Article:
Historically-based literature provides an opportunity to spread collaborative tidings from the library across subject areas, showcasing the integral role of the library to to social studies and English teachers alike. Marjane Satrapi's graphic novel The Complete Persepolis, centered around the 1979 Islamic Revolution in Iran, can serve as a model for this kind of interdepartmental teamwork.
The 1978–1979 revolution overthrew Mohammad Reza Shah Pahlavi, a staunch U.S. ally, and replaced his secular dictatorship with a conservative Shiite Islamic regime led by the religious cleric Ayatollah Ruhollah Khomeini, forever changing U.S. relations with Iran. In The Complete Persepolis, Satrapi tells the story of a person who grew up in Iran during the revolution, giving readers a keyhole through which to focus on not only her story but the wider impact of the revolution on Iranian people.
Using deceptively simple black-and-white illustrations and engaging dialogue, Satrapi's work provides an opportunity to deepen student discussion around religion, gender issues, politics, and Iranian culture. Equally important is that it offers students a platform to understand tolerance and have conversations about how representation and education impact perceptions of other cultures and traditions. Critics have highlighted its subjectivity (it is a memoir, after all) and there has been some controversy for graphic images and language; but educators have responded that these elements, when handled thoughtfully and with historical context, also open the door to necessary conversations about social justice and how stereotypes can influence understanding. Persepolis is an example of how graphic novels can tackle difficult subjects, humanize histories, and bring students closer to cultures and lifeways that might feel worlds away from their own—and make them relevant.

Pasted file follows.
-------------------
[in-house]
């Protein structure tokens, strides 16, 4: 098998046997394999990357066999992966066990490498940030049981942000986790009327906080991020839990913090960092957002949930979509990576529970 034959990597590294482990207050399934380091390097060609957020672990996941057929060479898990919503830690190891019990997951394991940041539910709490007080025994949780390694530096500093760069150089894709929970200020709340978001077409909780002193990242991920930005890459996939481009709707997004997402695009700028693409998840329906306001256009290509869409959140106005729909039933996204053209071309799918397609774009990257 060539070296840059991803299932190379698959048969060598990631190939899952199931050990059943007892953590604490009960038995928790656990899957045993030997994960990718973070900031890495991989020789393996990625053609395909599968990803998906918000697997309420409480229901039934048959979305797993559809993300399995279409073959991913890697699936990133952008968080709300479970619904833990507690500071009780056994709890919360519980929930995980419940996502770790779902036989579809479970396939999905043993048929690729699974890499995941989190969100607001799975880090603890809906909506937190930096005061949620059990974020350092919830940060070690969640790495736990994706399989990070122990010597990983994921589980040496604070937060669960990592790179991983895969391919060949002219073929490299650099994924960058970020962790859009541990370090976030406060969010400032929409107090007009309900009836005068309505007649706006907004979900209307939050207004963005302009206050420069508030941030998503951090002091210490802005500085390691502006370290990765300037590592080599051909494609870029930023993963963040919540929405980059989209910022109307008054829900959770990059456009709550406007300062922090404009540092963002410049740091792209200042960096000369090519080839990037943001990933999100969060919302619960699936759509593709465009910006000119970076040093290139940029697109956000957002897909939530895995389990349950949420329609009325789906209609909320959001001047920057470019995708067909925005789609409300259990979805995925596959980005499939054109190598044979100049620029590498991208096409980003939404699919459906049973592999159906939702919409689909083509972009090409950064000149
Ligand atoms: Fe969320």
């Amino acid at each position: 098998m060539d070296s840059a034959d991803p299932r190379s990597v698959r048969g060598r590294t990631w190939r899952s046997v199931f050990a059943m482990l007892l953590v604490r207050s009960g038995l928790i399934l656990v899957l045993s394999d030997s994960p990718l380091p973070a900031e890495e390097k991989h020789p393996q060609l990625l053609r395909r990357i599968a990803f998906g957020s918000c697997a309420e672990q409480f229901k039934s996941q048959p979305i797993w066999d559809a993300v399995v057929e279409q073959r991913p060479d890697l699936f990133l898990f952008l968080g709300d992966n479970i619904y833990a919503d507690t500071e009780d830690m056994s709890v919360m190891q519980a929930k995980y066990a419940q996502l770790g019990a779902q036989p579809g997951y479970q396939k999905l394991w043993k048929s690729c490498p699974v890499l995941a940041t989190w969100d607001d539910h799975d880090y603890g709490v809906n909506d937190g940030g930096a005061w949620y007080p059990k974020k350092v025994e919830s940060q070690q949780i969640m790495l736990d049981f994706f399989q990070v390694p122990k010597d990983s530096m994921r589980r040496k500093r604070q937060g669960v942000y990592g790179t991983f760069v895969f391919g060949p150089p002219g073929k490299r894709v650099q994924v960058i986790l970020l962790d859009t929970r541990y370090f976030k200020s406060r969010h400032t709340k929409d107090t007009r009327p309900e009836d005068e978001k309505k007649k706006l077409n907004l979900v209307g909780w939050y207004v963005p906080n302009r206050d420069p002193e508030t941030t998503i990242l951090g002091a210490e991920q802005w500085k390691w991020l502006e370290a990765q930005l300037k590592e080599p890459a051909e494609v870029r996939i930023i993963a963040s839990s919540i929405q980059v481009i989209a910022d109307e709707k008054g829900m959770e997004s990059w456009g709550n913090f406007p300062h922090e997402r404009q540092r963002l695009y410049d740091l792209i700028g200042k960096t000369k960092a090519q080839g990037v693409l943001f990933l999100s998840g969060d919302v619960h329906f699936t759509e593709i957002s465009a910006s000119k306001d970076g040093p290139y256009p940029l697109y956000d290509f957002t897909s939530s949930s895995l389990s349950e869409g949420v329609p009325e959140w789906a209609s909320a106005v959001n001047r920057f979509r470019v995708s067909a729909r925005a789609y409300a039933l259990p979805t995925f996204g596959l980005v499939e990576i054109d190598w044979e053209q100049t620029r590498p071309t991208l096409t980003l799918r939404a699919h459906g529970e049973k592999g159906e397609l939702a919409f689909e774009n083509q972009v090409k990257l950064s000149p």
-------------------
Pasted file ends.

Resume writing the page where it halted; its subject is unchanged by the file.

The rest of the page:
Use the accompanying instruction ideas and background resources to support your collaboration with classroom teachers around The Complete Persepolis. The Perspectives essays from ABC-CLIO's World History: The Modern Era database provide a structured way for students to conduct self-directed reseach to help them understand literature against the backdrop of foundational historical events, like the Islamic Revolution. This one is organized around the Key Question, "What does Persepolis tell us about the changes to Iranian society and culture following the 1979 Islamic Revolution?" The Background Essay prepares students to enter the world of Persepolis and helps them make connections between history and the narrative. Scholar-written perspective essays guide readers through major themes in the book, including how the revolution impacted women, how people responded to government rule, and the conflicting views of Iran. Leverage these resources to facilitate a curriculuar collaboration with English and history teachers in your school to deepen students' experience with this powerful graphic novel.